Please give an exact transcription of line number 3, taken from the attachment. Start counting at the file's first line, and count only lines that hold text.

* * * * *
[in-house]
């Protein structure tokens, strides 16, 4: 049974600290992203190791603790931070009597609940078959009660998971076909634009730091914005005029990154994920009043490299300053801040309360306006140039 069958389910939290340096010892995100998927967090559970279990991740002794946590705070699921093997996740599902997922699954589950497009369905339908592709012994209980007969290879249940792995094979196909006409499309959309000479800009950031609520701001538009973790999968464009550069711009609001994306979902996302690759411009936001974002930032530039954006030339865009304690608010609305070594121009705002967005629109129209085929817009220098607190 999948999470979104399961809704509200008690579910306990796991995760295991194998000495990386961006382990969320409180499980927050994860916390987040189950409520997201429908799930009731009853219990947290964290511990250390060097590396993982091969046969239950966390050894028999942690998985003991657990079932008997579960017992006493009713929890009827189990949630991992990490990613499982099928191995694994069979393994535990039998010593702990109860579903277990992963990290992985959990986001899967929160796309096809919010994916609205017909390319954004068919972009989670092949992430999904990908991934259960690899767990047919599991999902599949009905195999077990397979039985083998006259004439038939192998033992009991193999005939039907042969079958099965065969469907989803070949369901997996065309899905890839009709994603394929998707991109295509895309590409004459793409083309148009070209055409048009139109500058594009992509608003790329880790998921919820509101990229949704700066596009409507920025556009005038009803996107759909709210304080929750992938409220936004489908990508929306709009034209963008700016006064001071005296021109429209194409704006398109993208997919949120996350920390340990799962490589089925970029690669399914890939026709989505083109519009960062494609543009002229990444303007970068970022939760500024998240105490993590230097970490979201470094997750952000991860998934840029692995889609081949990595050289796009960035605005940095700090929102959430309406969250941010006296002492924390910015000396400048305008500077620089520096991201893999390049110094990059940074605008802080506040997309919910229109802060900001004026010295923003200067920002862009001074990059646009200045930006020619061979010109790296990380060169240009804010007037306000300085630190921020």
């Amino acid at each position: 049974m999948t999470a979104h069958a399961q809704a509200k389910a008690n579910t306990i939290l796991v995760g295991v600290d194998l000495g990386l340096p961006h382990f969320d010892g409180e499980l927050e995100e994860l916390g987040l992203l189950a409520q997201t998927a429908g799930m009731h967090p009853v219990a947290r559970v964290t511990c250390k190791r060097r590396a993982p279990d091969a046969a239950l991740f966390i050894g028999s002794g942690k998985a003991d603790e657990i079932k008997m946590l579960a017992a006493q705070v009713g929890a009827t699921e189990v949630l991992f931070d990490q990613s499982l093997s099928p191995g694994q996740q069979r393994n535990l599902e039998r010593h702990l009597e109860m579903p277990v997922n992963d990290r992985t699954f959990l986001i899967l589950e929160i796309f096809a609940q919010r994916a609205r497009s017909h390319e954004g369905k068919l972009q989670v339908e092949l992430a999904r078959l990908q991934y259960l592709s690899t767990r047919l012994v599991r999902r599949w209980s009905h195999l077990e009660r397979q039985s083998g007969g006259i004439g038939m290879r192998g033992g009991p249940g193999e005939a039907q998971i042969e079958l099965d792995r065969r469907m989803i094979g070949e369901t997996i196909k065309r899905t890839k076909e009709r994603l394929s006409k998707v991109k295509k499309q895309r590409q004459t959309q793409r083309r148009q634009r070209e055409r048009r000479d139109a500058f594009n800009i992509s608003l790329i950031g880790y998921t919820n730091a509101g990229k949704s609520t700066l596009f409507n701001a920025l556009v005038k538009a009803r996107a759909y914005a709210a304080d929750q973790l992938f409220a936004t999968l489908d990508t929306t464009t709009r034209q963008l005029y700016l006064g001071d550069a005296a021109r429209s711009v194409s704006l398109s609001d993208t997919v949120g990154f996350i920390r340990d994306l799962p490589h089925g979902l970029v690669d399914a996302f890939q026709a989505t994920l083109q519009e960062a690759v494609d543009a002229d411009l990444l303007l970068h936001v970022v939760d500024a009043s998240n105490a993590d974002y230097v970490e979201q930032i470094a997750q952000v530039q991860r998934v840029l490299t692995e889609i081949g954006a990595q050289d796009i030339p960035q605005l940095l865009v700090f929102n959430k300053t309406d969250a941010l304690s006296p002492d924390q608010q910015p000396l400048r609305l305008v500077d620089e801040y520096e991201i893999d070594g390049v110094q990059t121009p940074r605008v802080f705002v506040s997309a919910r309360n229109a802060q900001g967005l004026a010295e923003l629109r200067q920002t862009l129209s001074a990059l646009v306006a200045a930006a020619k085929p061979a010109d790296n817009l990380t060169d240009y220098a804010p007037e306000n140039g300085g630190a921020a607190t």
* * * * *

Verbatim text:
């Amino acid at each position: 049974m999948t999470a979104h069958a399961q809704a509200k389910a008690n579910t306990i939290l796991v995760g295991v600290d194998l000495g990386l340096p961006h382990f969320d010892g409180e499980l927050e995100e994860l916390g987040l992203l189950a409520q997201t998927a429908g799930m009731h967090p009853v219990a947290r559970v964290t511990c250390k190791r060097r590396a993982p279990d091969a046969a239950l991740f966390i050894g028999s002794g942690k998985a003991d603790e657990i079932k008997m946590l579960a017992a006493q705070v009713g929890a009827t699921e189990v949630l991992f931070d990490q990613s499982l093997s099928p191995g694994q996740q069979r393994n535990l599902e039998r010593h702990l009597e109860m579903p277990v997922n992963d990290r992985t699954f959990l986001i899967l589950e929160i796309f096809a609940q919010r994916a609205r497009s017909h390319e954004g369905k068919l972009q989670v339908e092949l992430a999904r078959l990908q991934y259960l592709s690899t767990r047919l012994v599991r999902r599949w209980s009905h195999l077990e009660r397979q039985s083998g007969g006259i004439g038939m290879r192998g033992g009991p249940g193999e005939a039907q998971i042969e079958l099965d792995r065969r469907m989803i094979g070949e369901t997996i196909k065309r899905t890839k076909e009709r994603l394929s006409k998707v991109k295509k499309q895309r590409q004459t959309q793409r083309r148009q634009r070209e055409r048009r000479d139109a500058f594009n800009i992509s608003l790329i950031g880790y998921t919820n730091a509101g990229k949704s609520t700066l596009f409507n701001a920025l556009v005038k538009a009803r996107a759909y914005a709210a304080d929750q973790l992938f409220a936004t999968l489908d990508t929306t464009t709009r034209q963008l005029y700016l006064g001071d550069a005296a021109r429209s711009v194409s704006l398109s609001d993208t997919v949120g990154f996350i920390r340990d994306l799962p490589h089925g979902l970029v690669d399914a996302f890939q026709a989505t994920l083109q519009e960062a690759v494609d543009a002229d411009l990444l303007l970068h936001v970022v939760d500024a009043s998240n105490a993590d974002y230097v970490e979201q930032i470094a997750q952000v530039q991860r998934v840029l490299t692995e889609i081949g954006a990595q050289d796009i030339p960035q605005l940095l865009v700090f929102n959430k300053t309406d969250a941010l304690s006296p002492d924390q608010q910015p000396l400048r609305l305008v500077d620089e801040y520096e991201i893999d070594g390049v110094q990059t121009p940074r605008v802080f705002v506040s997309a919910r309360n229109a802060q900001g967005l004026a010295e923003l629109r200067q920002t862009l129209s001074a990059l646009v306006a200045a930006a020619k085929p061979a010109d790296n817009l990380t060169d240009y220098a804010p007037e306000n140039g300085g630190a921020a607190t």